They say all the world’s a stage, but there didn’t seem to be an audience when a vehicle crashed into the side of the Casper Children’s Theater building on Dec. 4.

Audrey Egan, the Program Coordinator of the children’s theater, said that she and fellow program coordinator Dominique Simmons arrived at the theater on Sunday afternoon and immediately noticed significant damage to the exterior of the building. It was startling, she said, but the two women did not immediately start panicking.

That part came later.

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“When we went inside the theater, that’s when we realized how big of an impact this had been,” Egan stated. “The vehicle hit our building so hard that the interior walls detached from the exterior walls. Our whole stage area, that we had just built, got shoved into the seating area.”

The Casper Children’s Theatre had spent much of the last year-and-a-half searching for the perfect location to produce their shows. They found one, just down the street from their sister-company, Stage III Community Theatre. While the building, located at 949 North Durbin Street, wasn’t originally intended as a theatre, the crew at CCT worked tirelessly behind the scenes to turn it into a functioning playhouse. They built a new stage and a seating area, created designated dressing rooms and more. They left much blood, sweat and tears in that building and, little did they know, the tears weren’t done falling just yet.

“We didn’t even get to perform a show there yet,” Egan admitted.

The children’s theatre was set to perform a production of ‘Matilda Jr.’ as their first show, but as COVID first started making waves, they were forced to cancel just days before opening night. Since that time, they had been working on creating various workshops and classes that they hoped to offer this upcoming summer to their performers, as well as neighborhood children who had maybe never had the chance to express themselves through acting.

While the building should be repaired by this summer, it’s not going to be an easy process.

“We literally just finished the renovations four weeks ago,” Egan said. “We’ve been working with a general contractor throughout that entire process, so we called him again to try and get an estimate of the damage done after this most recent thing. He hasn’t given us an official estimate yet, but he did say that we will most likely have to take down the interior walls, which served as dressing rooms on either side of our stage. He said those would most likely have to be removed and rebuilt because, structurally, you can’t just reattach them. They need to be put back together safely and the stage itself will have to be reconstructed as well.”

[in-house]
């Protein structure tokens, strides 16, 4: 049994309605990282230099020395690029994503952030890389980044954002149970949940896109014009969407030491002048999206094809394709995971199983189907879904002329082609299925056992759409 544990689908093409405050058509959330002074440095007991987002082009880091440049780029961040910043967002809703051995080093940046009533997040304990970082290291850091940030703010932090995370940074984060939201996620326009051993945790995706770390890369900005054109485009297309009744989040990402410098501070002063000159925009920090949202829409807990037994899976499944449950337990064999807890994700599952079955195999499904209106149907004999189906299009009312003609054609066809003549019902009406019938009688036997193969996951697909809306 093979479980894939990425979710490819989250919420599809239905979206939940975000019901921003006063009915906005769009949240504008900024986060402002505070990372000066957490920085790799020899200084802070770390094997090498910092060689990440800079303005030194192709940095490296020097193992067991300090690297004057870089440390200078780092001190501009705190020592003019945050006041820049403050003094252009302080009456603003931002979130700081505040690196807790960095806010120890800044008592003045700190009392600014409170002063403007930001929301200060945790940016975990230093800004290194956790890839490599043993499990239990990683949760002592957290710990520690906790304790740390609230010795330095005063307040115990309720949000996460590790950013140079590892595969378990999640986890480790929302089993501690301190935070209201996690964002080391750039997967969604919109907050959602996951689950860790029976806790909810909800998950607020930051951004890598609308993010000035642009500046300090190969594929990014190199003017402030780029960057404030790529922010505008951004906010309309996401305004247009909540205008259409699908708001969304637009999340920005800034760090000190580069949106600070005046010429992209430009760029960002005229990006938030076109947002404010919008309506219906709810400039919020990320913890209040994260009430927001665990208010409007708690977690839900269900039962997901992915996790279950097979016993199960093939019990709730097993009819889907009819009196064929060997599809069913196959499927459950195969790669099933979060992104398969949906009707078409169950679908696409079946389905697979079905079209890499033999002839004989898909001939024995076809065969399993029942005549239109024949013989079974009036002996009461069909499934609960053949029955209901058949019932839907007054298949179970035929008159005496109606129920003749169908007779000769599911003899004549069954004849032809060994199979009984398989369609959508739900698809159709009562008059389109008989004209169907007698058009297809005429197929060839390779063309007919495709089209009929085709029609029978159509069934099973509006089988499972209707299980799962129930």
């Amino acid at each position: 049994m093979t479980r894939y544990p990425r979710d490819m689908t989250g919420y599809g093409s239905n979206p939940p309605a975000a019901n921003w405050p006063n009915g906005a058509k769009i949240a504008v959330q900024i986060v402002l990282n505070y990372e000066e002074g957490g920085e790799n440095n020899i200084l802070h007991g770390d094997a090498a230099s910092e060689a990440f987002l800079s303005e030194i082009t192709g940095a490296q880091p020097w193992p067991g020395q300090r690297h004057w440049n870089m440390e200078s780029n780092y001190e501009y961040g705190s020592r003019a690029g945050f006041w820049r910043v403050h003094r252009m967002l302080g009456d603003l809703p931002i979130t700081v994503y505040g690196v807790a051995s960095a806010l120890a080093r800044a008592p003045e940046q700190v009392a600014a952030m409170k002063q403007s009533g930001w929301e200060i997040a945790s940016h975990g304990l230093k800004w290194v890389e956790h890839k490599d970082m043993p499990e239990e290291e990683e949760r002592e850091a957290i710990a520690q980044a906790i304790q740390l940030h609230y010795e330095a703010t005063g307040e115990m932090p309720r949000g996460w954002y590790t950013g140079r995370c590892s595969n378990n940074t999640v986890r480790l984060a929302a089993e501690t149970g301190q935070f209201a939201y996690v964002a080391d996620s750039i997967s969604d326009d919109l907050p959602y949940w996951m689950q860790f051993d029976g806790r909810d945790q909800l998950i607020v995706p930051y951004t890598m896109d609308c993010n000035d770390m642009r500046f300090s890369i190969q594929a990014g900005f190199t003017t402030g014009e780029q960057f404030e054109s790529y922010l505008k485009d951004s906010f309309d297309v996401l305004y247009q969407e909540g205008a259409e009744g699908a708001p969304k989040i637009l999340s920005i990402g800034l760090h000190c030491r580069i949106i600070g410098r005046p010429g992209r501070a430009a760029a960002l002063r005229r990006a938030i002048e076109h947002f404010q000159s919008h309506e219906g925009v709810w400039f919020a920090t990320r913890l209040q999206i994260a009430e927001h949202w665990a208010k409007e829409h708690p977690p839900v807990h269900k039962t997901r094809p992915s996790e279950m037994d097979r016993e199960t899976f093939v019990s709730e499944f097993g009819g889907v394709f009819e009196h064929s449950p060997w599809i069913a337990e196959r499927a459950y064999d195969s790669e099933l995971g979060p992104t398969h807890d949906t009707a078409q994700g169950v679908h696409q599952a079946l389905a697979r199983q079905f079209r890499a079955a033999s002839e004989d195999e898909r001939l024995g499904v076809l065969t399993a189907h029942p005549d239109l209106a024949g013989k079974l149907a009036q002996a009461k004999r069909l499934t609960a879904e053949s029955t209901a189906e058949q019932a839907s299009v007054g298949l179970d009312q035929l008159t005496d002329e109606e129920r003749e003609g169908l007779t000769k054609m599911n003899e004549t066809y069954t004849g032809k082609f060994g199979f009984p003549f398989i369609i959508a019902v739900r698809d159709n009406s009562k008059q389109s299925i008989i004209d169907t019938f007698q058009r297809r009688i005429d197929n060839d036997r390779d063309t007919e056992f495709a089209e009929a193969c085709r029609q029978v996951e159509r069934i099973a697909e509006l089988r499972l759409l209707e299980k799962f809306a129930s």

“It’s going to be costly,” she added.

The worst part is that, presently, nobody has come forward and assumed responsibility for the accident.

“After doing some digging and calling the police and filing a report, we have since found out that this was basically a hit and run. We don’t have a lot of details other than the police were called, but we still don’t know who it was or what exactly happened. We spoke to a couple different people that said they thought they saw a truck which, to them, looked like its whole front end was smashed all the way up to almost the windshield, which also makes it weird because how could they drive away like that?”

Egan said that no notes were left, but that there looked to be some oil spillage covered by kitty litter.

Judging by those accounts, this was not a minor impact.

The intersection in front of the theatre has a stop sign that requires drivers to either turn right or left onto Durbin street. Going straight isn’t an option so, presumably, the driver of the vehicle wasn’t paying attention and completely ran the stop sign, running into the building in the process. Whether this was due to impairment or something else has yet to be determined.

Still, nobody has come forward to assume responsibility. Police have been notified, however, and there is an active investigation with an actual report, according to Rebekah Ladd, the Chief Information Officer for the Casper Police Department.

This may be a setback for the theatre but, according to Egan, it is not a deal breaker, nor a spirit breaker. And, she said, this could actually be used as a learning opportunity for the children involved in the troupe, as well as the community as a whole.

“We’re a children’s theatre,” Egan stated. “So we operate on grace and we operate on patience and we operate on learning. Mistakes happen. They do all the time. We’re all human and we’re all trying to do the best we can. So, I guess I would just hope that someone would say ‘Man, that was a mistake.’ But when we make mistakes, we say we’re sorry and we make things as right as we possibly can, within our means. 2020 has been a rough year and we know people are just trying to do the best that they can, but so are we. So we just hope that someone could maybe step forward and say ‘Hey, this was me. I’m so sorry. How can I at least attempt to make this right?’”

Anyone with information on the incident should contact the Casper Police Department at 307-235-8278.

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